Supervisor Elham AbolFateh
Editor in Chief Mohamed Wadie

IMF Warns of Risks on Emerging Markets from High US Interest Rates

Wed 01 May 2024 | 11:41 PM
Taarek Refaat

International Monetary Fund (IMF) Executive Director Kristina Georgieva played down the risk of any negative impact due to the monetary policy divergence between Europe and the United States, but warned that the matter could be more serious in emerging markets.

Georgieva said this issue is much more serious for countries where the impact of higher US interest rates is greater, specifically in many emerging market economies.

It is noteworthy that high interest rates in the United States make emerging market debt, which is often priced in US dollars, more expensive. It can lead to capital flight abroad, as investors tend to achieve better returns in the United States.

The International Monetary Fund wrote, in a chapter of its World Economic Outlook report before the spring meetings held last March: “Since 2000, the spillover effects resulting from domestic shocks in the emerging markets of the G20, especially China, have increased and have become comparable in size to those.” caused by shocks in advanced economies.

It added that countries - starting from China - the second largest economy in the world, to Argentina, which is vulnerable to debt default - have become an integral part of the global economy. Especially through trade and commodity production cycles, it is no longer “just a recipient of global shocks.”

The Fund believes that since China joined the World Trade Organization in 2001, the G20 emerging markets have doubled their share in global trade and foreign direct investment, and now represent about 30 percent of global economic activity, and about a quarter of global trade. They have also become increasingly systemic, through their integration into global value chains, with the ability to move global markets. This implies - according to the IMF - that the indirect effects on growth resulting from shocks arising in these economies could have much greater repercussions on global activity.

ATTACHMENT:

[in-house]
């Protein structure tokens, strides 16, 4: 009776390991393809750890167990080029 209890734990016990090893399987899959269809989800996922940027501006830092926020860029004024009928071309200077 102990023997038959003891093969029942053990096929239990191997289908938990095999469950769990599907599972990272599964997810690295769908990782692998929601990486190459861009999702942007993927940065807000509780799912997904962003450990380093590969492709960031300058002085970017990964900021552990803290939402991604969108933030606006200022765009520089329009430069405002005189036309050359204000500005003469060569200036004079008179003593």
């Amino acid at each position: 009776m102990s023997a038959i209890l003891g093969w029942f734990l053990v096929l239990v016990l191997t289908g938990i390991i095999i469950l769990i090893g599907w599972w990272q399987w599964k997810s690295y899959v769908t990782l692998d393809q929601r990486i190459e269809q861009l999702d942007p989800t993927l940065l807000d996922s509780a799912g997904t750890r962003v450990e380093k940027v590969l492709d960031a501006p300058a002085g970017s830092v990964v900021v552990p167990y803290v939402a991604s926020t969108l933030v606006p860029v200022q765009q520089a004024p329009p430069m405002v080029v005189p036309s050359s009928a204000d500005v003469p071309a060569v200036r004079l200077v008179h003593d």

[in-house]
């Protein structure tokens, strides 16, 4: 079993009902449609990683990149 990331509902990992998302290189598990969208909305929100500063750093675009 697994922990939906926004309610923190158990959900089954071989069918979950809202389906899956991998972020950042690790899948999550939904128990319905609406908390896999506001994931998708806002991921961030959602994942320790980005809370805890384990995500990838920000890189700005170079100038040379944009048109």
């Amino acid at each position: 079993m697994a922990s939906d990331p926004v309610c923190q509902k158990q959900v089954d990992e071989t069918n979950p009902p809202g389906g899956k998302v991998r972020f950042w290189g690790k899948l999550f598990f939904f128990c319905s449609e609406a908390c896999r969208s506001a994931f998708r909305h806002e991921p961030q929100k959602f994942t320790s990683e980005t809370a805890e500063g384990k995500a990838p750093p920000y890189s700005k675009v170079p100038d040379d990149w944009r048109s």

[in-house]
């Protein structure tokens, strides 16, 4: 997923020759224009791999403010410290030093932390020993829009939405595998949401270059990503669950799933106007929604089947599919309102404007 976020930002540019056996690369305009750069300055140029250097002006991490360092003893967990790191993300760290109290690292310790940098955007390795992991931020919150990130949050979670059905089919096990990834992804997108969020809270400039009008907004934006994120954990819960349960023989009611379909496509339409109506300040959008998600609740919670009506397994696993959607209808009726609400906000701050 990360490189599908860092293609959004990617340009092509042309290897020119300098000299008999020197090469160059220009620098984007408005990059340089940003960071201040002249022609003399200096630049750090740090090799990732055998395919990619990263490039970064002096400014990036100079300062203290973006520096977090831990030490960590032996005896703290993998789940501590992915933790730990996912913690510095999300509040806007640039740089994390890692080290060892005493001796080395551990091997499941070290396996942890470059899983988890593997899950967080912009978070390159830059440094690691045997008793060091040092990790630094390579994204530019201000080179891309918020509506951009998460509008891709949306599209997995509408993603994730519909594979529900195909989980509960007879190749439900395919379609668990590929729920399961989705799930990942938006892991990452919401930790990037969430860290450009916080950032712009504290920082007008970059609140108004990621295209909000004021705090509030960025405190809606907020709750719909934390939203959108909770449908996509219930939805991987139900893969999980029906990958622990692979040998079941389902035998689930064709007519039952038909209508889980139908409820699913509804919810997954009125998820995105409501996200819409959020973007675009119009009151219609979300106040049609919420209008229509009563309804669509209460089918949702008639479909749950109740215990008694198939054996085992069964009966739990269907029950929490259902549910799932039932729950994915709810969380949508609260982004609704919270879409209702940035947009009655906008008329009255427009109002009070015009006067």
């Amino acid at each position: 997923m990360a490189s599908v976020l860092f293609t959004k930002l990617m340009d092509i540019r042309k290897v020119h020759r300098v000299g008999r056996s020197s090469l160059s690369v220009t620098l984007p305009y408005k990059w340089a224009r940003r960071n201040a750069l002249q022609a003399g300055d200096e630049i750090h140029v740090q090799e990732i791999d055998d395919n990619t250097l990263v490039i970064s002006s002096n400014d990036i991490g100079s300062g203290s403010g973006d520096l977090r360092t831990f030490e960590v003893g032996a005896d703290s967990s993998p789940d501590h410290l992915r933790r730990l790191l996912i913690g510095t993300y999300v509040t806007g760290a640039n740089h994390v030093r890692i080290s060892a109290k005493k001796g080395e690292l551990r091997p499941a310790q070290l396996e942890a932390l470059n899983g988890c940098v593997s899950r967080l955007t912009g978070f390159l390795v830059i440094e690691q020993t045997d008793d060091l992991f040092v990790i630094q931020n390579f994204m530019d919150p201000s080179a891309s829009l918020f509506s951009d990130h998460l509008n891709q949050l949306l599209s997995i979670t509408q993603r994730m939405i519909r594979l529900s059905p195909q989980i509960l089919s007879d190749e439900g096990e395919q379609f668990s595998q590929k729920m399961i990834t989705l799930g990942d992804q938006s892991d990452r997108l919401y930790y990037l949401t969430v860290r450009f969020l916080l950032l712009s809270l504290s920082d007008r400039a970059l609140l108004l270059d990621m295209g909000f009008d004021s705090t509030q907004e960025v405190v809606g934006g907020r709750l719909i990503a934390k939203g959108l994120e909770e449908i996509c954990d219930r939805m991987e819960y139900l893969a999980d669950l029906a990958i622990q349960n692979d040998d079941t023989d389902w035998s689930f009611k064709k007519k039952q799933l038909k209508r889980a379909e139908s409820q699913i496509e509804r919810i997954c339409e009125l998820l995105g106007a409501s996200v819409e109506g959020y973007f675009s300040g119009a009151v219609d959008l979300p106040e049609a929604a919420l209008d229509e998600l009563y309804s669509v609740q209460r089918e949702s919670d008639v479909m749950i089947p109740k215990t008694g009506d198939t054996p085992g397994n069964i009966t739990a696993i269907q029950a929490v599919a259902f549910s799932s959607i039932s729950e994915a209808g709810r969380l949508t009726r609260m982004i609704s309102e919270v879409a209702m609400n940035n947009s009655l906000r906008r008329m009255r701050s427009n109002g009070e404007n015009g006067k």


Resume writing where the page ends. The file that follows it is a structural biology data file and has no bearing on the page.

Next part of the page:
The International Monetary Fund indicates that the ten emerging economies in the G20 (Argentina, Brazil, China, India, Indonesia, Mexico, Russia, Saudi Arabia, South Africa, and Turkey) have succeeded in doubling their combined share of global GDP since 2000, and that this “not only helped provide global momentum for growth and trade; “But it was also a force for reducing production fluctuations - thanks to diversification between countries - and convergence in income and living standards.”

Noting that the Fund’s data shows the growth of the gross domestic product in Saudi Arabia from $189.5 billion in 2000 to $1.1 trillion in 2023.

However, fading emerging market growth prospects in the G20 have driven more than half of the 1.9 percentage point slowdown in medium-term global growth since the global financial crisis; China accounts for about 40% of this slowdown.

The medium-term growth outlook for emerging markets in the G20 has weakened by 0.8 percentage points to 3.7%, as a result of the effects of the pandemic and price shocks following the Russia-Ukraine war.

Overall, spillovers have increased approximately threefold since the early 2000s, led by China, while spillover risks from Brazil, India and Mexico have also increased moderately.

China is struggling to weather long-standing economic headwinds, with high levels of local government debt limiting infrastructure investment and the real estate market entering its fourth year of free fall. Consumer and investor confidence is also under pressure.

The IMF said that the Russian economy's shift towards Asia is likely to change the direction of spillover effects.

Across the G20 emerging markets, the IMF has warned that average growth of 6% per year over the past 20 years would slow, and cut its medium-term growth forecast to 3.7%.